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(Intra Cytoplasmic Sperm Injection)


What is ICSI?

With Intra-Cytoplasmic Sperm Injection (ICSI) a single sperm is selected by an embryologist, taken up in a fine glass needle, and injected directly into each egg. Your fertilized egg (embryo) is then transferred into your womb in the same way as an IVF cycle.

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How are IVF and ICSI similar?

ICSI is similar to IVF as eggs and sperm are collected from each partner or donor. On the day of egg collection, an embryologist inseminates the eggs and the following day selects out those that are fertilized. They are kept and monitored in an incubator for up to five days and the best embryos are transferred into your womb to implant.

What is the difference between IVF and ICSI?

ICSI differs from IVF as each egg is individually injected with a single sperm, bypassing the stage where the sperm has to naturally penetrate the egg.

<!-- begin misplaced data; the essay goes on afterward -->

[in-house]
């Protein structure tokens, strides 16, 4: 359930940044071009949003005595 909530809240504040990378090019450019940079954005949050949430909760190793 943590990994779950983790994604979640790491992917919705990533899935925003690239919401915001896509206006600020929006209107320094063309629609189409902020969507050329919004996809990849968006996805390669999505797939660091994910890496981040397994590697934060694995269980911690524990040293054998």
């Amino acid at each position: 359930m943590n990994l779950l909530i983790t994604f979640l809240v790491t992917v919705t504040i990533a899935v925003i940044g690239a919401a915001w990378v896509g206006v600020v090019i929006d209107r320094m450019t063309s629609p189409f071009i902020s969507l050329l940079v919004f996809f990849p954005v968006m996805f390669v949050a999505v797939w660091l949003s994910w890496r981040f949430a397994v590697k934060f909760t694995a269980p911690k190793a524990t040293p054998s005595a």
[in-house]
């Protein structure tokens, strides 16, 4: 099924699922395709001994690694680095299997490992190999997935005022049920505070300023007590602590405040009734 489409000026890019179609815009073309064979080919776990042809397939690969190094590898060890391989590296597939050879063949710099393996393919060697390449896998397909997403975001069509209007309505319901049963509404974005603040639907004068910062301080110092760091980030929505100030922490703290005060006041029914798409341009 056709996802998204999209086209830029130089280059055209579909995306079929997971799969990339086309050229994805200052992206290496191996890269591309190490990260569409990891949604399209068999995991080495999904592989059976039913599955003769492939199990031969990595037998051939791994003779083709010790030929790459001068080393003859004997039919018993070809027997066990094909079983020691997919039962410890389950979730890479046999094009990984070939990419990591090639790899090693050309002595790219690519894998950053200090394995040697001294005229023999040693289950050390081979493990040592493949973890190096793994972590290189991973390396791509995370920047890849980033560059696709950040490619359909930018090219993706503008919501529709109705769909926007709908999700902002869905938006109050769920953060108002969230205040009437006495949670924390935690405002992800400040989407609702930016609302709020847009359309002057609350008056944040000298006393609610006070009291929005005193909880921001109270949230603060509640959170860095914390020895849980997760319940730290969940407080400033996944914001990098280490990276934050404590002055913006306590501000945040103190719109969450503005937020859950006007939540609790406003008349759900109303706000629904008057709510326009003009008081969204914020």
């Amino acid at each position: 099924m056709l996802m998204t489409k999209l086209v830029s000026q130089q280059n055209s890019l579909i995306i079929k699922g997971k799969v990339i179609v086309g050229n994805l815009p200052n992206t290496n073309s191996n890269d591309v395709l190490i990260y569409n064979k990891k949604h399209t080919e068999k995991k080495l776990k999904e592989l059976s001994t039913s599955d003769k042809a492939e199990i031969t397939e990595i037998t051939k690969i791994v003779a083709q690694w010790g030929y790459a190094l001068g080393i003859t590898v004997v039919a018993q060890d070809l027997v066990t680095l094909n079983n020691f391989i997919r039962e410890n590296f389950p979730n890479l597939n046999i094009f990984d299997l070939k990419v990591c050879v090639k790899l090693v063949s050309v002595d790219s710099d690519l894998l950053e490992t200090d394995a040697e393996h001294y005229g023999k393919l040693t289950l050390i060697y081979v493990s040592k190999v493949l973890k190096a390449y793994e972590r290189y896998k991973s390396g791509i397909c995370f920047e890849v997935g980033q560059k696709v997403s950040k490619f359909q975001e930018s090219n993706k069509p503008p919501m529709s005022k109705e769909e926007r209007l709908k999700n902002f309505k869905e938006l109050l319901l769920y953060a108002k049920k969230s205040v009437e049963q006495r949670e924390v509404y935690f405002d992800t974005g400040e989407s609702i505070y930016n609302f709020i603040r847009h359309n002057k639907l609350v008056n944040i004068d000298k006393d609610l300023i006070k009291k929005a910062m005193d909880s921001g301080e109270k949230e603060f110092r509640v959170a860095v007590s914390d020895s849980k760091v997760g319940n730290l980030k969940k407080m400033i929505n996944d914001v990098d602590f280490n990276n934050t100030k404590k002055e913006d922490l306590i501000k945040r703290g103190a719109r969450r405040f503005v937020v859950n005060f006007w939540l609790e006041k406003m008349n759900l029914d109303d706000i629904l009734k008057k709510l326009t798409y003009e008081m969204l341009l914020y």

When is ICSI used?

ICSI is usually performed in the following cases of male infertility

  • Where the Sperm Count is said to be low – i.e, the
  • Low Sperm Morphology – i.e, defect in the anatomy of the sperm
  • Low Motility – i.e, in cases where the sperm movement is not normal or moves in other ways
  • Where anti-sperm antibodies are found to be high in the semen
  • Or if the patient has previous undergone Vasectomy and Vasectomy reversal has been unsuccessful
  • Infectious diseases or infertility caused by immune factors
  • Retrograde ejaculation
What ICSI offers

ICSI treatment offers men with very few sperm (oligospermia), no sperm (azoospermia) in their semen but has had successful surgical retrieval of sperm, or high numbers of abnormal sperm that are unable to fertilize an egg, the chance of having their own genetic child with their partner. For patients using frozen sperm, or who have had a previous failed cycle due to low fertilization, it also offers the chance of achieving a pregnancy.